We’ve all seen the Christmas movie where Ralphie wants a Red Rider BB Gun, but he continuously gets warned about shooting his eye out. While personal injury isn’t a joking matter, neither are the best pellet guns of 2018. Serious improvements and design features have been made. Come pick your favorite.
Five Best Pellet Guns of 2018
Pellet and BB guns have been popular with kids and adults for centuries. Ever since we crossed this country in covered wagons, men were teaching their sons how to shoot using pellet guns. Just like the old west days, the guns have changed as well.
Today we have a nearly endless supply of pellet and BB guns to choose from, in every style and make you can imagine. There are lever action, bolt action, and semi-automatic firing air rifles, pistols, handguns and short arm rifles that use springs, air or C02 for the propellant.
Which one is the best though? That’s what we are here to find out. We will present you with the list of the top rated best pellet guns to date, and maybe even a bit of nostalgia thrown in for good measure.
wHERE tO bUY
Daisy 880 Powerline Air Rifle
Daisy is a name we all recognize and have been producing high quality, top of the line pellet and BB guns since the 1800s.
Crosman Legacy 1000 Single Shot (CLGY1000KT)
Our most advanced variable pump air rifle brings a new level of power and performance to the genre.
Crosman P1377 American Classic Multi Pump Pistol
This gun has been around in brown for decades, and now the classic is available in all black. Don't underestimate this gun just because it's inexpensive and has a plastic stock.
Gamo Swarm Maxxim Air Rifle (.177 caliber)
10X Quick-Shot patent pending technology that utilizes a 10-round rotary-style magazine, providing faster loading for repetitive shooting. Simply break open the fluted polymer jacketed rifled steel barrel and fire for lightning-quick follow-up shots.
Daisy Outdoor Products Model 1938 Red Ryder BB Gun
The most popular BB gun in the world remains faithful to its original design.
How We Choose Our Ratings
Rating guns is a specifically difficult task. When it comes to pellet guns, it doesn’t get any easier. There are so many brands, styles and types to look at and evaluate that you have to have a methodical approach to the situation.
Our rating system is based on five stars, with the highest ratings getting the highest number of stars. We don’t just give out random numbers, though, we do a lot of testing, research and comparing before we decide which is the best of the best.
Our priority is to gather all the contested pieces and sort them into groups: air rifles, handguns, pistols, etc. From there we test within the groups to determine the scores within the individual groupings.
These tests and exams include inspecting things like firing mechanisms, propellant usage (Co2, lever, spring, etc.) the durability of the construction materials, the weight, size and options for each model.
We then test the guns on a range and look for distance, velocity, accuracy and if there are multiple shot types (BBs and pellets, or just one or the other) and how the gun fires. We check the sound level, the kick back and how difficult it is to fire multiple rounds quickly and accurately.
Finally, we look to actual consumers and find out what they think after owning the guns for some time. How they hold up over constant or repeated use, we take into account user error or neglect while we score their complaints and accolades.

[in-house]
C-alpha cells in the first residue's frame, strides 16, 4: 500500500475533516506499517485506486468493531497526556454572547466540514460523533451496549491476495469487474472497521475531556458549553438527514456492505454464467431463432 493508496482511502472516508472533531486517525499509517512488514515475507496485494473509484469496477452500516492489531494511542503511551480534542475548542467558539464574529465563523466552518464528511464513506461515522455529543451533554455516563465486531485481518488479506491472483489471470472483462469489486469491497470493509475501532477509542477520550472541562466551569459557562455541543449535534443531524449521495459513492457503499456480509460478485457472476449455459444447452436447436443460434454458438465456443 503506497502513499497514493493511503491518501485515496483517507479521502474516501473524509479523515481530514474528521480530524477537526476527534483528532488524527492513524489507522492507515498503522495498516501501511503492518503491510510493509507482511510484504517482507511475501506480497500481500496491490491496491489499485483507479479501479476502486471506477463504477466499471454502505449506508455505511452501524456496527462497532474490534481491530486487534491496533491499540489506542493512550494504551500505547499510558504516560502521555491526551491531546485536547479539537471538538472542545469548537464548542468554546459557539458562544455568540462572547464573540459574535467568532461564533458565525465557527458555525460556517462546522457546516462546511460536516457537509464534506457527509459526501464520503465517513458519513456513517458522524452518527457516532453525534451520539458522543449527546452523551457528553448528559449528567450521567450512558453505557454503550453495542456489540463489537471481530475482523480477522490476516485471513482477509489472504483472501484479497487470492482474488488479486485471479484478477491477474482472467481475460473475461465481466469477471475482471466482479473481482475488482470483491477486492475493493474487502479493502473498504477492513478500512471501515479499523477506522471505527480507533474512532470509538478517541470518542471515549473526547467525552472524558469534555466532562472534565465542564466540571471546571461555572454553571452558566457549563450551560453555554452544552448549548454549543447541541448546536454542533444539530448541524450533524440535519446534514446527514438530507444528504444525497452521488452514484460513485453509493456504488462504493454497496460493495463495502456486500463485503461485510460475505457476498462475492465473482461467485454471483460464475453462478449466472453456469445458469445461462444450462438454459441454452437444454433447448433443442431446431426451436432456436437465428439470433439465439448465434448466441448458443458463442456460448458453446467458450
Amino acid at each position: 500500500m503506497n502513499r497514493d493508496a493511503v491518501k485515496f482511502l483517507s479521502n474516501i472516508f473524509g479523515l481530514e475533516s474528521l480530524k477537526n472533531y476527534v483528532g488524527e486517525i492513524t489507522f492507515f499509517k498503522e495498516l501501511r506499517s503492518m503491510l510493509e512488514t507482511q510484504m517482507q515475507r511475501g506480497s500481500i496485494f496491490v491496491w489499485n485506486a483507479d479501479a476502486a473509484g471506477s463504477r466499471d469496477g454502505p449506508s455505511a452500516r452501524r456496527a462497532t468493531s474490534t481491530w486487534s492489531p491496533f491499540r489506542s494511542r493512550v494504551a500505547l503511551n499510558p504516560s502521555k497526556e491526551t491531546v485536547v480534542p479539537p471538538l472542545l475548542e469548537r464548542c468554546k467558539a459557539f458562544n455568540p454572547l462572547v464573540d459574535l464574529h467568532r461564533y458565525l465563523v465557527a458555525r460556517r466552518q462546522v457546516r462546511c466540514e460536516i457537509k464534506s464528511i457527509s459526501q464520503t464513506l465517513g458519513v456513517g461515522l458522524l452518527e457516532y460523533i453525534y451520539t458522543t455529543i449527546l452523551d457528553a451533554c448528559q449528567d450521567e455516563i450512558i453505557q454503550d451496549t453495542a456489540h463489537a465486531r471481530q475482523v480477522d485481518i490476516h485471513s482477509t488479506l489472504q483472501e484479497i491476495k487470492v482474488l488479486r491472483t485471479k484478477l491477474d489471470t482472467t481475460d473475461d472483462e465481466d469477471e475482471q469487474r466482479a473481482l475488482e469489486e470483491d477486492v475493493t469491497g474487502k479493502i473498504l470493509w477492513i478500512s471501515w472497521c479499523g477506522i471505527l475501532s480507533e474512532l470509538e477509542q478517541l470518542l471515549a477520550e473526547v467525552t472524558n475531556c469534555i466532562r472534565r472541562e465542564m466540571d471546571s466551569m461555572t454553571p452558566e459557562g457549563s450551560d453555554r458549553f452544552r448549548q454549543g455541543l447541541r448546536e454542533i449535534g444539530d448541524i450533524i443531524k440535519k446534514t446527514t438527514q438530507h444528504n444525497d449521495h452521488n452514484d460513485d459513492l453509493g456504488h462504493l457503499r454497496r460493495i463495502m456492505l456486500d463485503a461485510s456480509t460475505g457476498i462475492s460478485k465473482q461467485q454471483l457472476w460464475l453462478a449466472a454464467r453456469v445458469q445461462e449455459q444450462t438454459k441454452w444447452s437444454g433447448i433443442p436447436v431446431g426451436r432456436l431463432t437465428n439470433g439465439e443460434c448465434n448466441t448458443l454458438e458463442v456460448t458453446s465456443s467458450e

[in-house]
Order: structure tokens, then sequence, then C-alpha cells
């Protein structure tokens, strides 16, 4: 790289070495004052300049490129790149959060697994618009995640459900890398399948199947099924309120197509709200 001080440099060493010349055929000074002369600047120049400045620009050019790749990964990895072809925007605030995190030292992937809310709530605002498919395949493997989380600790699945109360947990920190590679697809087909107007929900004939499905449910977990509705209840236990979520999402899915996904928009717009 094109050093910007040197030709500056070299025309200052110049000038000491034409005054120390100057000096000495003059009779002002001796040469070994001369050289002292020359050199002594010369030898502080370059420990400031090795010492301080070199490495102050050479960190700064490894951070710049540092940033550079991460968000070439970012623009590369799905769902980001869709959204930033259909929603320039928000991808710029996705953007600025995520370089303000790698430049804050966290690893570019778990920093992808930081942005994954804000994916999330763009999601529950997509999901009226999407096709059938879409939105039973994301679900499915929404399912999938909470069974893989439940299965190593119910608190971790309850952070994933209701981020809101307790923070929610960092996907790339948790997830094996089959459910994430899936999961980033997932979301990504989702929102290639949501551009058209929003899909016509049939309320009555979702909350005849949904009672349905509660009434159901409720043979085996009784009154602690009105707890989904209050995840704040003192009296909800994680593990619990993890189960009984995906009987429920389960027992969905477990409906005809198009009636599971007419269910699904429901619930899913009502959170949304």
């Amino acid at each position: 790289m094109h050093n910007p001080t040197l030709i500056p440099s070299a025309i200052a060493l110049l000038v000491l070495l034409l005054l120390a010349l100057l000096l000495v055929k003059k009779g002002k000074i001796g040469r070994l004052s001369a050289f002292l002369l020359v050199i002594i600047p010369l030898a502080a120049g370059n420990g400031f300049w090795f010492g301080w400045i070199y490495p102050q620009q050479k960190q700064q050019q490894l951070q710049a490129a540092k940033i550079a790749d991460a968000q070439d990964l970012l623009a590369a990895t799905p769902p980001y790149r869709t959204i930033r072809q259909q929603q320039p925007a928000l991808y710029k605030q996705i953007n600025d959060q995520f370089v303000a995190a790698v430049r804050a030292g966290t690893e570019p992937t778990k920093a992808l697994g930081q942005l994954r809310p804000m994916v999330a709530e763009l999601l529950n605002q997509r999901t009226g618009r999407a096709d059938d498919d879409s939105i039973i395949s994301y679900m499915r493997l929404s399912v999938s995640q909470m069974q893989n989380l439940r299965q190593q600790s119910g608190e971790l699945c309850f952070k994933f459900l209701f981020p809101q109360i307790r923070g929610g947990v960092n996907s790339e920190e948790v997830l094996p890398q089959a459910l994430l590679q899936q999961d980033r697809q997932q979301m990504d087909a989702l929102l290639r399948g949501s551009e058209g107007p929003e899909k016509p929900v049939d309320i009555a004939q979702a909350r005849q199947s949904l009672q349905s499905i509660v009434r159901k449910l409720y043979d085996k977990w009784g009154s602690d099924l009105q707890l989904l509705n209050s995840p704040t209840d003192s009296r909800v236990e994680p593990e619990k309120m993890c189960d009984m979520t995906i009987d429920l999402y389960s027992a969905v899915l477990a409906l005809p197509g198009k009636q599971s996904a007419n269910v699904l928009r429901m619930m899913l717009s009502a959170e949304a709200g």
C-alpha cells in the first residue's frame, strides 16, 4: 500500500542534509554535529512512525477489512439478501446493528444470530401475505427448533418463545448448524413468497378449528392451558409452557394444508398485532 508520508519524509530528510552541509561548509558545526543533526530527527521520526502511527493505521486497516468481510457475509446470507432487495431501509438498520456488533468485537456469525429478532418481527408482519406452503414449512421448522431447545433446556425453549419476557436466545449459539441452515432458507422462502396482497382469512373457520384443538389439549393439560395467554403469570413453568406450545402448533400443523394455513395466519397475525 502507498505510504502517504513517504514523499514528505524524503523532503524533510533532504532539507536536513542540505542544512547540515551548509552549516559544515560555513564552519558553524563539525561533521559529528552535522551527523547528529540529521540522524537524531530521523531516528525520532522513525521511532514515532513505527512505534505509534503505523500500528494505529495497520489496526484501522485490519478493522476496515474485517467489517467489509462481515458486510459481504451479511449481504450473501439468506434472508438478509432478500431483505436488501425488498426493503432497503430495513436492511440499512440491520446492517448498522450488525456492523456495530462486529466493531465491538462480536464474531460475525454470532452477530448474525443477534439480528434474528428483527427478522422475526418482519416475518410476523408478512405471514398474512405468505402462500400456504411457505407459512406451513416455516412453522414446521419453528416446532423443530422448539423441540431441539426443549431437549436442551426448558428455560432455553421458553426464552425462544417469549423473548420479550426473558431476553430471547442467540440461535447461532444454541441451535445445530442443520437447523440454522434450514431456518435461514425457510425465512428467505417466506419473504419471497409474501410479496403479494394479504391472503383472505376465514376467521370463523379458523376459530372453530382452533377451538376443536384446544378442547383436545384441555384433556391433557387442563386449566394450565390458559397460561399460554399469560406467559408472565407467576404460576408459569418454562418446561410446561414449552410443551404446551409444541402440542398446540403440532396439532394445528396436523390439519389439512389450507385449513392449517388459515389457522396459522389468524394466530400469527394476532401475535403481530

After we gather all this data, we compile it into a number system for each gun. The final step is to award star ratings for the top-rated guns and present the best of the best in this article, to you.
The Best Pellet Guns of 2018
Here is the list of the best pellet guns of 2018. We are confident you will find the best model for you on this list.
5.0 out of 5 stars
Daisy is a name we all recognize and have been producing high quality, top of the line pellet and BB guns since the 1800s. The 880 Powerline continues this long-standing tradition with an air rifle that promises to deliver.
The multi-pump rifle will hold up to 50 BBs or pellets in the holding chamber, each of the .177 caliber. For each shot, you will need to pull the bolt before the pump loads the air. You can pump multiple times to build up air pressure, though no more the 15 is recommended.
When fired, the BBs will travel up to 750 feet per second (FPS) while the pellets can reach up to 715 FPS. Your accuracy is improved with the 4x15mm scope, that has a front focal lens and a rear adjustable lens.
The gun features a cross bolt trigger lock and a one year warranty, though when taken care of, the 880 will last you generations.
4.5 out of 5 stars
If any name can compete with Daisy, Crosman is that name. Standing toe to toe with the big name is something Crosman has done for generations. They even manage a win now and again. The Legacy 1000 is a perfect starter rifle with a lot of features that make it ideal for hunting training or small game tracking.
The fiber optic front sight allows you to zero in from over 50 feet away, and the 4x15mm scope is small enough to not distract while functional enough to line up your distance shots.
The construction is highly durable with a synthetic stock and forearm that are both weather resistant and tactical. The synthetic wood grain material is durable under any conditions and won’t tarnish the barrel. The barrel itself is high-grade alloy with rifling. This allows the BBS to fire at 800 FPS and alloy pellets to be fired at up to 1000 FPS.
A true pellet gun in every sense, the Crosman Legacy 1000 brings single shot air rifles back into the limelight. The best use is with the Crosman Destroyer tipped alloy pellets. However, any .177 caliber round will work, BBs included.
4.4 out of 5 stars